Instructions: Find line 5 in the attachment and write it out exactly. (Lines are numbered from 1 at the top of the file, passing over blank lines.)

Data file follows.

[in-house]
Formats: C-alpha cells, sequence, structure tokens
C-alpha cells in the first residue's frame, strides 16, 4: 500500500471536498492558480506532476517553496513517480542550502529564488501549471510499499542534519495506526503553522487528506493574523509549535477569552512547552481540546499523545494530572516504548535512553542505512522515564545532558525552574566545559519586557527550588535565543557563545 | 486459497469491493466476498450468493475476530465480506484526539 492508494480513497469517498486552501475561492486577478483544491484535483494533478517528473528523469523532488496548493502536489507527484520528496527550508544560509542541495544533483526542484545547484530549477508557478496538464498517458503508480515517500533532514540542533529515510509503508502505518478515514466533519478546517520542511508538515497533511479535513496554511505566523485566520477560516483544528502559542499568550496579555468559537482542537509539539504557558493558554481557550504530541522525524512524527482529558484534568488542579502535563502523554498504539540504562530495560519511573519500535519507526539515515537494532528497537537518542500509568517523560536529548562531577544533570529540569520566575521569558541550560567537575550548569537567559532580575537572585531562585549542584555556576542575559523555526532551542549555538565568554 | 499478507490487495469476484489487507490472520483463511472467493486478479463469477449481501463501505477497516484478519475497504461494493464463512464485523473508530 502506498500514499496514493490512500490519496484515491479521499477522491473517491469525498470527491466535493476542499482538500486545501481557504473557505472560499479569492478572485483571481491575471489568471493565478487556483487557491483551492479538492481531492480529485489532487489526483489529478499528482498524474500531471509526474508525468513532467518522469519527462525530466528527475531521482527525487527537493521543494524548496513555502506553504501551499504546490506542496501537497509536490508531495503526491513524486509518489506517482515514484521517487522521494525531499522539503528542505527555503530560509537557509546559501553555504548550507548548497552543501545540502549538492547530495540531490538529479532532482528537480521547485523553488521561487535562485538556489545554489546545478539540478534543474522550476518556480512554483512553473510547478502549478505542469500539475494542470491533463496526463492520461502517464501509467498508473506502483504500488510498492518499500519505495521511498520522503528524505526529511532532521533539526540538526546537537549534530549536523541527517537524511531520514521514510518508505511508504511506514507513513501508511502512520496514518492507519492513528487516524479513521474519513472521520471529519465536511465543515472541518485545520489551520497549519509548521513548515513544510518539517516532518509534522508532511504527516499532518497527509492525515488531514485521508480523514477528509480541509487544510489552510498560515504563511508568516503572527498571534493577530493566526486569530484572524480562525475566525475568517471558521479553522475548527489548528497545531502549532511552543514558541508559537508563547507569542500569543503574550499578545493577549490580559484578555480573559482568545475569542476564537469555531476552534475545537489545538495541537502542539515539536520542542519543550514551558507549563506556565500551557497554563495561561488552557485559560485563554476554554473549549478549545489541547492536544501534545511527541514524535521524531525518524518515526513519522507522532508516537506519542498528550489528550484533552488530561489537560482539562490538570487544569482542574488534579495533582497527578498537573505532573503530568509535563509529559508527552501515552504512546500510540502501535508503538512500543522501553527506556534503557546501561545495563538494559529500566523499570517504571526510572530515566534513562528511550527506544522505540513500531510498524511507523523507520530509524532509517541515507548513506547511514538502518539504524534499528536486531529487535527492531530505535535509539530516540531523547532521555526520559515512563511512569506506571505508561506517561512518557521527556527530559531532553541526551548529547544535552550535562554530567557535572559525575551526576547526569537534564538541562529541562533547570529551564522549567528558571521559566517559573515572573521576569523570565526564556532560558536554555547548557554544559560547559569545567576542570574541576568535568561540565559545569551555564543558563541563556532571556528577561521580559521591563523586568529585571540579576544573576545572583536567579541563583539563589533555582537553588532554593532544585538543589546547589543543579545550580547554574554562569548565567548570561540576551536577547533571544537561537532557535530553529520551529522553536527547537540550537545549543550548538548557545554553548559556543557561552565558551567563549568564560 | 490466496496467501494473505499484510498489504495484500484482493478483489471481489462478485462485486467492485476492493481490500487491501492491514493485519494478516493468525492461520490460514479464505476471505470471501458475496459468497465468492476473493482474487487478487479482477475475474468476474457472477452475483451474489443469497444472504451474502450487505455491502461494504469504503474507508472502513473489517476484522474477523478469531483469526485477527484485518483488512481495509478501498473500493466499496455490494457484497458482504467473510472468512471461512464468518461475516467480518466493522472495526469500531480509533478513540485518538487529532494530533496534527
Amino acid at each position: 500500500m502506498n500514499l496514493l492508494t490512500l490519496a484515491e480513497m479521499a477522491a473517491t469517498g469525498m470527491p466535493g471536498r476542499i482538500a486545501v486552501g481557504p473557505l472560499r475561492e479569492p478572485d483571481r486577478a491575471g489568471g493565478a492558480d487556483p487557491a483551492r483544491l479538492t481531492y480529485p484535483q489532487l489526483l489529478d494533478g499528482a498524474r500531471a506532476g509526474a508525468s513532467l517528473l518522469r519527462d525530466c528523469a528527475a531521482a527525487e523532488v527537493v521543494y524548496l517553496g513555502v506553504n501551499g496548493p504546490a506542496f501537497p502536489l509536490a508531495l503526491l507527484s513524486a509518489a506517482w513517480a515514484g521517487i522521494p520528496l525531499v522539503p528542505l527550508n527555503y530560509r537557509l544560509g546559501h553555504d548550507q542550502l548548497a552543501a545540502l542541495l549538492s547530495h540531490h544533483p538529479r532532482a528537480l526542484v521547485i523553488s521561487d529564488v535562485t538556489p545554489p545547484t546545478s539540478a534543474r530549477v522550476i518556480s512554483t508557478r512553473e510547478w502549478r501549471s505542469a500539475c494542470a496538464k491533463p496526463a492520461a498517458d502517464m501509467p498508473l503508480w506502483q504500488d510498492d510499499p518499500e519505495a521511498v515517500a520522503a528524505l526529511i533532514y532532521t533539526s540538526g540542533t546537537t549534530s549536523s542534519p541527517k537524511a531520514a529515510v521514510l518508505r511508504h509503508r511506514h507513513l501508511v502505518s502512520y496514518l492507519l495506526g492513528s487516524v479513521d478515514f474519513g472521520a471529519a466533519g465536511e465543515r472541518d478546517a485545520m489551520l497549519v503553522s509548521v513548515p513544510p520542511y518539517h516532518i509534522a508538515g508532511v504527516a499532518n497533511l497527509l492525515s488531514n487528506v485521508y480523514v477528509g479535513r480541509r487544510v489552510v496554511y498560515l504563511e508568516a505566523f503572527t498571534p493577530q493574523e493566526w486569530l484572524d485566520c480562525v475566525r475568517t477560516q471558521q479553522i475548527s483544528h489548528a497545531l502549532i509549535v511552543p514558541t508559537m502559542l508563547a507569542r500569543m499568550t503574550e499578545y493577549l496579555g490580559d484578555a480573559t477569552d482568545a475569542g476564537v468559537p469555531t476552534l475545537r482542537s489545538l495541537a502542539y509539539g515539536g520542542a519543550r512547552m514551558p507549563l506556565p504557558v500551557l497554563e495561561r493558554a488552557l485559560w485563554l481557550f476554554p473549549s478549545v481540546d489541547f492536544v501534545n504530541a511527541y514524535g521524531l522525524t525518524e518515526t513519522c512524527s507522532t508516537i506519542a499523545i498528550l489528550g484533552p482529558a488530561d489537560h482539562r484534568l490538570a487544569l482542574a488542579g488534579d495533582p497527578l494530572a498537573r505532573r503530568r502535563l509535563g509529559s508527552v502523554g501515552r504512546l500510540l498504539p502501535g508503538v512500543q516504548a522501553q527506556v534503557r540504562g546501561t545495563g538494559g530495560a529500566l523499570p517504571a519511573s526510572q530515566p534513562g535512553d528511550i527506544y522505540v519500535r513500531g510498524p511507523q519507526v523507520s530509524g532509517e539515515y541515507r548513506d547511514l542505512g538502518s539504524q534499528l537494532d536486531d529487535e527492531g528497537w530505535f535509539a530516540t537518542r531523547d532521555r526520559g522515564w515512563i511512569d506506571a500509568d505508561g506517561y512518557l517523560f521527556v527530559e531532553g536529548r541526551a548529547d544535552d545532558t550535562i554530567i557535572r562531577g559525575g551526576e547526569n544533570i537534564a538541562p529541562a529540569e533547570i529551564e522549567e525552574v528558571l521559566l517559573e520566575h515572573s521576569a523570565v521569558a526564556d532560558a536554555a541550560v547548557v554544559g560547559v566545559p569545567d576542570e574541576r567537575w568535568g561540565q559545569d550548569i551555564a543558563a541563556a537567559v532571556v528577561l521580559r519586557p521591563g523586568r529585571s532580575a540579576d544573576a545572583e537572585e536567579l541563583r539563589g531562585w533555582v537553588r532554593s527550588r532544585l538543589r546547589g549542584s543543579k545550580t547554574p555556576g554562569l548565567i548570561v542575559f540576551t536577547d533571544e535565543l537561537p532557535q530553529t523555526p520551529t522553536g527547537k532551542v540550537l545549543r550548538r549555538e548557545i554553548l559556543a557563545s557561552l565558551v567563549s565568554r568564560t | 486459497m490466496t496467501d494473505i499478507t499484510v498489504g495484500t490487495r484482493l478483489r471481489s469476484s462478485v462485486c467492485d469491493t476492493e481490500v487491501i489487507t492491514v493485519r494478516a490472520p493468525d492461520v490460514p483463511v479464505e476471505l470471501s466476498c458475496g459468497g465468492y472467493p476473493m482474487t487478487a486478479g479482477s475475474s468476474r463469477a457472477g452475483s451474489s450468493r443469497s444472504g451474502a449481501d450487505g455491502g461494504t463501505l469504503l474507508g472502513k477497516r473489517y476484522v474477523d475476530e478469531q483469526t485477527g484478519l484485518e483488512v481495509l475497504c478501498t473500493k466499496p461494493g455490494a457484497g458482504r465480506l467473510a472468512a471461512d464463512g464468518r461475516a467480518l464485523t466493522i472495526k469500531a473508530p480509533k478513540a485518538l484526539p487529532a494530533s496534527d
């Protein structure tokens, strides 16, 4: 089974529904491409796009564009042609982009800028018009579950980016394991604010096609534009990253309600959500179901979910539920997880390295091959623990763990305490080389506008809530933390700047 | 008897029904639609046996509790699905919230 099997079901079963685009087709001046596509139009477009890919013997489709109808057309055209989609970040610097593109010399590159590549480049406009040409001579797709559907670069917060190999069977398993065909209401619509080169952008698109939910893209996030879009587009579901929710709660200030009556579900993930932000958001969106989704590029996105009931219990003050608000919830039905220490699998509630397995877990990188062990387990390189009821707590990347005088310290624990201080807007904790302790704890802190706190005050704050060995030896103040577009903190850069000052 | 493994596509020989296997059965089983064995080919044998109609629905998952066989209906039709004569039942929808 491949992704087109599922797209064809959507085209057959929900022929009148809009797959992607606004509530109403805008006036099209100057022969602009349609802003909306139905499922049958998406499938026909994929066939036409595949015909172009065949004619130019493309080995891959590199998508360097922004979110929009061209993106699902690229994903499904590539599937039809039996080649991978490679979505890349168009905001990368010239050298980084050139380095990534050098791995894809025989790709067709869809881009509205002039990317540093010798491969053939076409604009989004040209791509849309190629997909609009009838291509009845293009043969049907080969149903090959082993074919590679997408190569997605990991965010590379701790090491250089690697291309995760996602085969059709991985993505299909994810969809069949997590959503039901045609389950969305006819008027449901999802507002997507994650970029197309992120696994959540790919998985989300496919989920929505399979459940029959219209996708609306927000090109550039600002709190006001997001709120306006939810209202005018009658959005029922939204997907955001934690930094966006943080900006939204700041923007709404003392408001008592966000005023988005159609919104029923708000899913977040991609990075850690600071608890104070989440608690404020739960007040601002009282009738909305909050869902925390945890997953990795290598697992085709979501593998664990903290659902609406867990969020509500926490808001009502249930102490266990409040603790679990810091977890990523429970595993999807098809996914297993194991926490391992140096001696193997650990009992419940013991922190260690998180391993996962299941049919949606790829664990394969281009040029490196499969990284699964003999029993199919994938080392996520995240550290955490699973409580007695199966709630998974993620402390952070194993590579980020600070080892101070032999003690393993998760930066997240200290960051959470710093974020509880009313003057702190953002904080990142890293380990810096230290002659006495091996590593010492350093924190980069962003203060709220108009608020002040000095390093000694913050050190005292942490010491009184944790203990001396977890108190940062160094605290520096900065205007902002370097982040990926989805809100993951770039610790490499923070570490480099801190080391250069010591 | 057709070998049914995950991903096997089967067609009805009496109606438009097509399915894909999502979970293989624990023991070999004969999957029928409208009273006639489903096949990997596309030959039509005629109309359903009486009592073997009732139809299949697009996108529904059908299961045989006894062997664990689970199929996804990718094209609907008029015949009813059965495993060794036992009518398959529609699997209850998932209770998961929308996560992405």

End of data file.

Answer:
């Protein structure tokens, strides 16, 4: 089974529904491409796009564009042609982009800028018009579950980016394991604010096609534009990253309600959500179901979910539920997880390295091959623990763990305490080389506008809530933390700047 | 008897029904639609046996509790699905919230 099997079901079963685009087709001046596509139009477009890919013997489709109808057309055209989609970040610097593109010399590159590549480049406009040409001579797709559907670069917060190999069977398993065909209401619509080169952008698109939910893209996030879009587009579901929710709660200030009556579900993930932000958001969106989704590029996105009931219990003050608000919830039905220490699998509630397995877990990188062990387990390189009821707590990347005088310290624990201080807007904790302790704890802190706190005050704050060995030896103040577009903190850069000052 | 493994596509020989296997059965089983064995080919044998109609629905998952066989209906039709004569039942929808 491949992704087109599922797209064809959507085209057959929900022929009148809009797959992607606004509530109403805008006036099209100057022969602009349609802003909306139905499922049958998406499938026909994929066939036409595949015909172009065949004619130019493309080995891959590199998508360097922004979110929009061209993106699902690229994903499904590539599937039809039996080649991978490679979505890349168009905001990368010239050298980084050139380095990534050098791995894809025989790709067709869809881009509205002039990317540093010798491969053939076409604009989004040209791509849309190629997909609009009838291509009845293009043969049907080969149903090959082993074919590679997408190569997605990991965010590379701790090491250089690697291309995760996602085969059709991985993505299909994810969809069949997590959503039901045609389950969305006819008027449901999802507002997507994650970029197309992120696994959540790919998985989300496919989920929505399979459940029959219209996708609306927000090109550039600002709190006001997001709120306006939810209202005018009658959005029922939204997907955001934690930094966006943080900006939204700041923007709404003392408001008592966000005023988005159609919104029923708000899913977040991609990075850690600071608890104070989440608690404020739960007040601002009282009738909305909050869902925390945890997953990795290598697992085709979501593998664990903290659902609406867990969020509500926490808001009502249930102490266990409040603790679990810091977890990523429970595993999807098809996914297993194991926490391992140096001696193997650990009992419940013991922190260690998180391993996962299941049919949606790829664990394969281009040029490196499969990284699964003999029993199919994938080392996520995240550290955490699973409580007695199966709630998974993620402390952070194993590579980020600070080892101070032999003690393993998760930066997240200290960051959470710093974020509880009313003057702190953002904080990142890293380990810096230290002659006495091996590593010492350093924190980069962003203060709220108009608020002040000095390093000694913050050190005292942490010491009184944790203990001396977890108190940062160094605290520096900065205007902002370097982040990926989805809100993951770039610790490499923070570490480099801190080391250069010591 | 057709070998049914995950991903096997089967067609009805009496109606438009097509399915894909999502979970293989624990023991070999004969999957029928409208009273006639489903096949990997596309030959039509005629109309359903009486009592073997009732139809299949697009996108529904059908299961045989006894062997664990689970199929996804990718094209609907008029015949009813059965495993060794036992009518398959529609699997209850998932209770998961929308996560992405």